People often wonder how tall saguaros can grow as it can be hard to grasp from pictures. The rule of thumb is the old giants can grow so tall as to almost touch the moon. So, pretty tall. You do have to be careful though as some saguaros use a technique known as heightening, where they convince a desert denizen to perch up top to make them look taller.
Back on His Feet
A few weeks back Bear showed signs of pain around his neck and the vet recommended some pain killers and no playing or walks until the medicine ran out. So far the long rest seems to have done the trick, I was able to leave work a little early on Tuesday and took him on a short hike in the desert and he practically dragged me down the trails. Friday afternoon we took his first hike to the Marcus Landslide where lots of wildflowers were blooming, yesterday we took my favorite loop up at Brown’s Ranch. His rattlesnake training got pushed out a month due to his injury but thankfully we haven’t encountered any of the bitey bits of the desert yet.
Bear Meets the Elephant
A couple of weeks ago I took Bear to my favorite trail, arriving late in the day both so there would be fewer people and so by the time we reached the Elephant the light would be getting soft, with time left to get back to the car before closing. Except my timing was off because I planned for how long it takes me when I dawdle along and not the go-go-go pace set by the Great and Mighty Bear, so we arrived at the Elephant 45 minutes earlier than expected.
This was his second time meeting her and I’m confused why he isn’t more animated when he sees her, normally he perks right up around mammals, but he was as calm as if he was next to an inanimate object like a tree or boulder. I’m glad though he didn’t spook her, she’s an old friend and has suffered much, mostly long before we met, with damage spreading across her extremities the last couple of years.
While watching woodpeckers I noticed the saguaro beside the trail had exposed damage resembling Medusa’s head, covered in swirling snakes. That saguaros have a thin gorgon layer between their green skin and the spongy material beneath would explain why I sometimes stand transfixed before them, unable to avert my gaze.
Our Forests Are a Little Different
The Sunset Watch, Part II
A week after watching a pair of Harris’s hawks on a large boulder at sunset, I saw them again on the boulder but this time from a different vantage point. I thought about waiting to see if they would stick around until sunset for a different take on the image, but I was in the mood to hike and decided to hoof it out to my favorite cactus. I never got there as I found this pair of kestrels on a distant saguaro and spent the end of the day with them instead. I’ve long loved photographing the encroaching sun or shadow at the start and end of the day, I forget exactly when the fascination first took hold but it was probably on a visit to the Tetons many years ago.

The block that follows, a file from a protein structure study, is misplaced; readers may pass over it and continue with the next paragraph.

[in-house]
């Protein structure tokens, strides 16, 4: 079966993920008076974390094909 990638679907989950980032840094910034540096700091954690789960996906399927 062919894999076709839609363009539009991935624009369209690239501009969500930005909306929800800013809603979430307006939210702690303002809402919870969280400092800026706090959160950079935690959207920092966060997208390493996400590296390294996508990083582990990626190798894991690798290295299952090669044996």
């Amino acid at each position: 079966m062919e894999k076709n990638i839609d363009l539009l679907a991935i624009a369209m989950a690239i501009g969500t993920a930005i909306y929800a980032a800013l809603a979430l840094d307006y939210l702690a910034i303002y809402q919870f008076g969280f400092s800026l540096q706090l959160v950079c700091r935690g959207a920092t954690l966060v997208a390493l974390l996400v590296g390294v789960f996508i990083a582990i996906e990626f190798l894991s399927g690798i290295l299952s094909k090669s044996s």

I haven’t been out hiking since, I’ve been taking Bear on really long walks on weekend mornings and afternoons, I need to find a better balance but it’s hard because I can’t usually walk him during the work week.
The Lion King
In September I went out specifically to photograph this pattern at the base of a saguaro, the ring of mud reminding me of a lion’s mane. But then I discovered a lizard hiding behind the spines a foot above this spot and spent so much time photographing her that I had to rush these shots before fleeing the park. Last weekend I went back to photograph the lion again, to compose when I was more composed, but my mind was wondering and wandering and I walked right past it. Realizing my mistake much later than I should have, I doubled back and easily located my target.
Except the lion was gone. The saguaro was there thankfully but the pattern was not. I had a little laugh as I remembered the heavy rains from earlier in the week while I was at work, which had probably washed away the work of the little artists who painted this canvas. Termites I suspect, there are a type here that eat the rough bark-like material at the base of old saguaros, which might explain the tan section in the middle.
There Is Too Much Death In The World
We are beautiful forms but for such a short time. I rounded the bend to see a desiccated snake carcass hanging from what used to be my favorite saguaro in the park, perhaps an abandoned catch of a bird of prey. The desert recyclers had already changed the flesh of each into new forms, the scales and skeletons will take longer, the saguaro bones still a favored perch for a Gila woodpecker couple nesting nearby. The light was dying too, the sun dipping below the mountains, handing over the desert to the night watch before its rebirth in the morning.
The Sun Also Departs
What’s better than watching a woodpecker on a saguaro? Watching two woodpeckers on a saguaro! I stopped for a while to admire the male when the female surprised me and flew into the nest. I watched this couple raise a family last spring so it was a treat to spend time with them again. I didn’t have much time as right as the female arrived a couple with a dog were approaching and though the dog ignored the birds, the male didn’t stay long. He mostly had his head turned away from me as he watched the dog approach, but turned back around for a moment as the female stuck her head out and then he flew off. In a couple of minutes the sun also departed, and so did I.